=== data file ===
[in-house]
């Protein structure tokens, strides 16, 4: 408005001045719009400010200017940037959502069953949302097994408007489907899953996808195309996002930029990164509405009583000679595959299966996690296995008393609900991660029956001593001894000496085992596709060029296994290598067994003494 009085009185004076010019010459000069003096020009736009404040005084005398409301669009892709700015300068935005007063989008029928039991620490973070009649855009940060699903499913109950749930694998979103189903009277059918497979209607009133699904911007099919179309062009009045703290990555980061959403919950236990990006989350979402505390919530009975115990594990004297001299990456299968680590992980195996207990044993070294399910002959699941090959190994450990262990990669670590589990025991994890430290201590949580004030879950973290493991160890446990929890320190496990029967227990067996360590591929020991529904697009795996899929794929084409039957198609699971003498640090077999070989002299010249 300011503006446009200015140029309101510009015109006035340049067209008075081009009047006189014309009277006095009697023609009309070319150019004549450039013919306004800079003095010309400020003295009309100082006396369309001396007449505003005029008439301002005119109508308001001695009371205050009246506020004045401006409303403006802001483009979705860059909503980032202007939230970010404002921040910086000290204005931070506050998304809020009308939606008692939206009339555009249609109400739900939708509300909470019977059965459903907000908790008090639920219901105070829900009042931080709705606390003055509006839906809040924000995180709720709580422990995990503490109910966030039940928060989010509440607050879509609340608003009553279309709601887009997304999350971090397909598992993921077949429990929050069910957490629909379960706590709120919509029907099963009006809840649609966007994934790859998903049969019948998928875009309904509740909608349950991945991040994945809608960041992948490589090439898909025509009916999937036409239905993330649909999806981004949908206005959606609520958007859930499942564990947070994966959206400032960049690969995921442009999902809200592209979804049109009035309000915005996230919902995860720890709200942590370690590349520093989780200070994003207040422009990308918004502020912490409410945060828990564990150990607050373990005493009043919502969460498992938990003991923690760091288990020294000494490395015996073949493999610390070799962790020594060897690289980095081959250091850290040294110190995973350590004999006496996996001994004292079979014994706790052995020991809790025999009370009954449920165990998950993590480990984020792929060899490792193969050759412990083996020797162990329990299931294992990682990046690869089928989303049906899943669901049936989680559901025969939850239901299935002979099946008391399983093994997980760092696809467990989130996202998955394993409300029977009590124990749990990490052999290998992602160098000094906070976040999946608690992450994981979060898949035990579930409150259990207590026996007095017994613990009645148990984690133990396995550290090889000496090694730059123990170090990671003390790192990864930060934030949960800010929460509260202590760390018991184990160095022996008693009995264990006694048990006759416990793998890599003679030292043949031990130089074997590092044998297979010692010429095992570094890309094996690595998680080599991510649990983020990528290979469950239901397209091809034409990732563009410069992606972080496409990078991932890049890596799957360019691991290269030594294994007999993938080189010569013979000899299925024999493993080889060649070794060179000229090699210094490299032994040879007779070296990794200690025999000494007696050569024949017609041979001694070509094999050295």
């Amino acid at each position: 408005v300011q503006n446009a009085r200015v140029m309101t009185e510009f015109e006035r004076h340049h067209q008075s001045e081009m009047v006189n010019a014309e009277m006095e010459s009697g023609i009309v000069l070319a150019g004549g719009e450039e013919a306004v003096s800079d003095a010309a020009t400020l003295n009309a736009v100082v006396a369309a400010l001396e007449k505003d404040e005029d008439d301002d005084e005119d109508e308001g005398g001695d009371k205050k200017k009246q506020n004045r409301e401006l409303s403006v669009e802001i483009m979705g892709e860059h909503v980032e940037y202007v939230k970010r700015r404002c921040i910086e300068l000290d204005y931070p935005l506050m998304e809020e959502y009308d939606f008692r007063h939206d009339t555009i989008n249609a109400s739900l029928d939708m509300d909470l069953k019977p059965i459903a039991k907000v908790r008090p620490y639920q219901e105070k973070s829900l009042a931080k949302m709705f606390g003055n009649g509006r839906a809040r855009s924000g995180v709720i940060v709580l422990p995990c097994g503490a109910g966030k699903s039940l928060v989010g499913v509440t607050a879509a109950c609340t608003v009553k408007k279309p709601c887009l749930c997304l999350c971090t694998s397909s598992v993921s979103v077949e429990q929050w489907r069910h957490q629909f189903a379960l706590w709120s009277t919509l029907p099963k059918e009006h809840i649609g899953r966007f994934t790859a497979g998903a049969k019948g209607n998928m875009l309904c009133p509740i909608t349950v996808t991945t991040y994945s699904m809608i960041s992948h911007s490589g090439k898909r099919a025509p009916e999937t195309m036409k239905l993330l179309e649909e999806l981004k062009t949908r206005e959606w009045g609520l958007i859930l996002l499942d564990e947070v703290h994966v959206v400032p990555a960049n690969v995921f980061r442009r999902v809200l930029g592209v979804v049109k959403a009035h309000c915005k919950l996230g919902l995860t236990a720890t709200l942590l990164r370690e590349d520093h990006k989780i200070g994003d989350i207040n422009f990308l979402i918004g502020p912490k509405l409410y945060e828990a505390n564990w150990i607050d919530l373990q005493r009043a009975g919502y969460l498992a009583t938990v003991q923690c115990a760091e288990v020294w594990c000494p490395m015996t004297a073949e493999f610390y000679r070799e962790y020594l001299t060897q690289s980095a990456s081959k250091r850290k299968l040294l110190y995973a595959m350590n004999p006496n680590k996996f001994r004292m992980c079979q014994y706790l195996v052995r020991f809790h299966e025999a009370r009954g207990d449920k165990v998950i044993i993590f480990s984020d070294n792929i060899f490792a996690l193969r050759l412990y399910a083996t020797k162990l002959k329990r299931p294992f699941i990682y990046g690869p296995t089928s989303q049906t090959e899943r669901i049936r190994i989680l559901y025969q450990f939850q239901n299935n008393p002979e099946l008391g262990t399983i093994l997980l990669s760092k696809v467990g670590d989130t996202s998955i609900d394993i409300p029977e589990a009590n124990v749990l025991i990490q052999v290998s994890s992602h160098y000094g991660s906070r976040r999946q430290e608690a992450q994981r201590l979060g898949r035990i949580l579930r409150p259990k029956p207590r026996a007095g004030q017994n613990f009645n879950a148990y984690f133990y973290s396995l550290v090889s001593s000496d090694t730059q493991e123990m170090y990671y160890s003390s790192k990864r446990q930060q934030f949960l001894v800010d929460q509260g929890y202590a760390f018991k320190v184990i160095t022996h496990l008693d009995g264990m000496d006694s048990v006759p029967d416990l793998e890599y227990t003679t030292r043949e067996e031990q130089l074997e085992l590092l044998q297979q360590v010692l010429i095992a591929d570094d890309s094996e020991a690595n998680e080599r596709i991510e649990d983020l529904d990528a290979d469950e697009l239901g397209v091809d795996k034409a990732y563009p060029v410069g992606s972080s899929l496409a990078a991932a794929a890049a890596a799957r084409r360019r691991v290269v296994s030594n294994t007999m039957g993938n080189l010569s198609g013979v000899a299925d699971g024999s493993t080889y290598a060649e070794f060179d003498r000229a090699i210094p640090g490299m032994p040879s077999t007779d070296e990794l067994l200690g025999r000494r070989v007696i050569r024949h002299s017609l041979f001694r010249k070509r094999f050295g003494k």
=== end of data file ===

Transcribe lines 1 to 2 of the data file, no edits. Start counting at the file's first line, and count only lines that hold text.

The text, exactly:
[in-house]
């Protein structure tokens, strides 16, 4: 408005001045719009400010200017940037959502069953949302097994408007489907899953996808195309996002930029990164509405009583000679595959299966996690296995008393609900991660029956001593001894000496085992596709060029296994290598067994003494 009085009185004076010019010459000069003096020009736009404040005084005398409301669009892709700015300068935005007063989008029928039991620490973070009649855009940060699903499913109950749930694998979103189903009277059918497979209607009133699904911007099919179309062009009045703290990555980061959403919950236990990006989350979402505390919530009975115990594990004297001299990456299968680590992980195996207990044993070294399910002959699941090959190994450990262990990669670590589990025991994890430290201590949580004030879950973290493991160890446990929890320190496990029967227990067996360590591929020991529904697009795996899929794929084409039957198609699971003498640090077999070989002299010249 300011503006446009200015140029309101510009015109006035340049067209008075081009009047006189014309009277006095009697023609009309070319150019004549450039013919306004800079003095010309400020003295009309100082006396369309001396007449505003005029008439301002005119109508308001001695009371205050009246506020004045401006409303403006802001483009979705860059909503980032202007939230970010404002921040910086000290204005931070506050998304809020009308939606008692939206009339555009249609109400739900939708509300909470019977059965459903907000908790008090639920219901105070829900009042931080709705606390003055509006839906809040924000995180709720709580422990995990503490109910966030039940928060989010509440607050879509609340608003009553279309709601887009997304999350971090397909598992993921077949429990929050069910957490629909379960706590709120919509029907099963009006809840649609966007994934790859998903049969019948998928875009309904509740909608349950991945991040994945809608960041992948490589090439898909025509009916999937036409239905993330649909999806981004949908206005959606609520958007859930499942564990947070994966959206400032960049690969995921442009999902809200592209979804049109009035309000915005996230919902995860720890709200942590370690590349520093989780200070994003207040422009990308918004502020912490409410945060828990564990150990607050373990005493009043919502969460498992938990003991923690760091288990020294000494490395015996073949493999610390070799962790020594060897690289980095081959250091850290040294110190995973350590004999006496996996001994004292079979014994706790052995020991809790025999009370009954449920165990998950993590480990984020792929060899490792193969050759412990083996020797162990329990299931294992990682990046690869089928989303049906899943669901049936989680559901025969939850239901299935002979099946008391399983093994997980760092696809467990989130996202998955394993409300029977009590124990749990990490052999290998992602160098000094906070976040999946608690992450994981979060898949035990579930409150259990207590026996007095017994613990009645148990984690133990396995550290090889000496090694730059123990170090990671003390790192990864930060934030949960800010929460509260202590760390018991184990160095022996008693009995264990006694048990006759416990793998890599003679030292043949031990130089074997590092044998297979010692010429095992570094890309094996690595998680080599991510649990983020990528290979469950239901397209091809034409990732563009410069992606972080496409990078991932890049890596799957360019691991290269030594294994007999993938080189010569013979000899299925024999493993080889060649070794060179000229090699210094490299032994040879007779070296990794200690025999000494007696050569024949017609041979001694070509094999050295």